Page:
Can my parole b revoked if I can’t pay or I’m late on my restitution?

I had a wreck and my alcohol content was .085. I had served 26 months out of a 5 year sentence. Now, I have to pay 10 of my gross monthly income.

Asked on March 6, 2016 under Criminal Law, Texas

Answers:

B.H.F., Member, Texas State Bar / FreeAdvice Contributing Attorney

Answered 4 years ago | Contributor

The payment of restitution is a condition of your release... so yes, you could potentially be revoked for failure to pay.  However, as long as you keep your parole office updated on your situation, most will work with you because they know that if you go back to jail that there are no chances of restitution payments.  The main thing is to pay something.  Even if you only manage to get in ten dollars a week... pay something.  You could give blood or plasma at a local blood bank and come up with that amount.  From there, start looking at ways to manage your budget better, how to coupon for groceries, and how to obtain discounts on other necessities.  A few changes can help you put a bit more towards restitution.... and every nickel counts when it comes to your freedom.  If you have done everything... including giving blood... and still cannot make the restitution... then you would have a defense of 'inability to pay' should they try to move forward with revocation.  The key to this defense is to show your efforts.   If your monthly budget includes $100 for cable and $20 for cigs or beer, you'll get revoked because the parole board will think that you are not willing to sacrifice the extras for your restitution obligation.  If your budget reflects a 'ramen noodle'/ lean and mean budgeting style... they will see that you have been serious about your obligations.  If you have absolutely no clue on how to start a budget... use the resources available to you to learn.  Your parole officer may have local programs for you.  You can also contact the local junior college and see if they have any adult education classes.  Many libraries have workshops and books on budgeting.  The info is there... it's just a matter of finding it and using it.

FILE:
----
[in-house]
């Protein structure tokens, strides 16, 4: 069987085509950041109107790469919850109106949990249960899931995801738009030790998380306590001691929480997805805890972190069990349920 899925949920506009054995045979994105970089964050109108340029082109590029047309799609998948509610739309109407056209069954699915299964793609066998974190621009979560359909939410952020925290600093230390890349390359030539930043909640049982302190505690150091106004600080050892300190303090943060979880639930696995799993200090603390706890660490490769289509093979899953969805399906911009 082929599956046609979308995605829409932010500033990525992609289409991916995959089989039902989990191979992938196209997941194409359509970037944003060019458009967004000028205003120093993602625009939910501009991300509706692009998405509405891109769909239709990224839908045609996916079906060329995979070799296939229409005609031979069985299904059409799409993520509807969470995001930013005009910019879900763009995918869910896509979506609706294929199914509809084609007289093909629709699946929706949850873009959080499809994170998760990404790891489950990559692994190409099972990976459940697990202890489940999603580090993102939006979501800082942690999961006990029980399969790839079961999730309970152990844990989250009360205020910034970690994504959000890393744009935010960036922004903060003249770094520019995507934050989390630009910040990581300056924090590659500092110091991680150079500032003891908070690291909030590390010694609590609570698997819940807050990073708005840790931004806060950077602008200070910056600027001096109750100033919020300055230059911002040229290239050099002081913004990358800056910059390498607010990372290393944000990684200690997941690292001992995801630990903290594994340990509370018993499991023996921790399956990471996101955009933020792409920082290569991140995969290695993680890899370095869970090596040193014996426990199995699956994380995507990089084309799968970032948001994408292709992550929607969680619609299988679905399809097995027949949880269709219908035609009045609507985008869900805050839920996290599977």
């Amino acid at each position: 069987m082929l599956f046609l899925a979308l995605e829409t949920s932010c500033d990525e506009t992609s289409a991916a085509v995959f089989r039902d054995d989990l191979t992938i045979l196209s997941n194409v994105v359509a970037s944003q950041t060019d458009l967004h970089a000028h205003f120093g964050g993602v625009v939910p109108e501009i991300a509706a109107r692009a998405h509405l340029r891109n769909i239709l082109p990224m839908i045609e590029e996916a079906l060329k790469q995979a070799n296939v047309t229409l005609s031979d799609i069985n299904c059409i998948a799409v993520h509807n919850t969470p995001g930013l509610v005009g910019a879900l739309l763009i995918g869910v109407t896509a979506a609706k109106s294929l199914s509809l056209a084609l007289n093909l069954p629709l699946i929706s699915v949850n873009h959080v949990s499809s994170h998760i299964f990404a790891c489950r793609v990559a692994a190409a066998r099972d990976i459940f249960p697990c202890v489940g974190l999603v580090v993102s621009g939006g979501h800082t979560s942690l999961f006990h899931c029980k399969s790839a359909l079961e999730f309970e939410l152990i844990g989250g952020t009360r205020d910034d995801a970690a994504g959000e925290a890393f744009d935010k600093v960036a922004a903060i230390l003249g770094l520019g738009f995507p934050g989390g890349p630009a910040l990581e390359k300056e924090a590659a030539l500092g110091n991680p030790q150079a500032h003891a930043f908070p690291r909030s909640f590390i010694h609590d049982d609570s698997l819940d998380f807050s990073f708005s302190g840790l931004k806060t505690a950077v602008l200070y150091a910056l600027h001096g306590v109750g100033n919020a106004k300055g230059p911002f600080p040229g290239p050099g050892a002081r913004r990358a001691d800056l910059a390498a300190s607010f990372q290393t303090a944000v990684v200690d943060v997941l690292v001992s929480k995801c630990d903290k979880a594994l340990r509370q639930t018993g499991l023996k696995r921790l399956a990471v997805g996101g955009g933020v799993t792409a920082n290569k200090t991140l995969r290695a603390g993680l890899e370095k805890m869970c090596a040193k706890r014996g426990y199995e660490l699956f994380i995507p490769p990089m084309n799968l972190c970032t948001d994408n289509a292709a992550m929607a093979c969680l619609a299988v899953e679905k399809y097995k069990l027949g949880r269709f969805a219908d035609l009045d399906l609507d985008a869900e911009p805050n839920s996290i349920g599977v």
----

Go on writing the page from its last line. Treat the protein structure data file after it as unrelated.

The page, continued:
B.H.F., Member, Texas State Bar / FreeAdvice Contributing Attorney

Answered 4 years ago | Contributor

The payment of restitution is a condition of your release... so yes, you could potentially be revoked for failure to pay.  However, as long as you keep your parole office updated on your situation, most will work with you because they know that if you go back to jail that there are no chances of restitution payments.  The main thing is to pay something.  Even if you only manage to get in ten dollars a week... pay something.  You could give blood or plasma at a local blood bank and come up with that amount.  From there, start looking at ways to manage your budget better, how to coupon for groceries, and how to obtain discounts on other necessities.  A few changes can help you put a bit more towards restitution.... and every nickel counts when it comes to your freedom.  If you have done everything... including giving blood... and still cannot make the restitution... then you would have a defense of 'inability to pay' should they try to move forward with revocation.  The key to this defense is to show your efforts.   If your monthly budget includes $100 for cable and $20 for cigs or beer, you'll get revoked because the parole board will think that you are not willing to sacrifice the extras for your restitution obligation.  If your budget reflects a 'ramen noodle'/ lean and mean budgeting style... they will see that you have been serious about your obligations.  If you have absolutely no clue on how to start a budget... use the resources available to you to learn.  Your parole officer may have local programs for you.  You can also contact the local junior college and see if they have any adult education classes.  Many libraries have workshops and books on budgeting.  The info is there... it's just a matter of finding it and using it.


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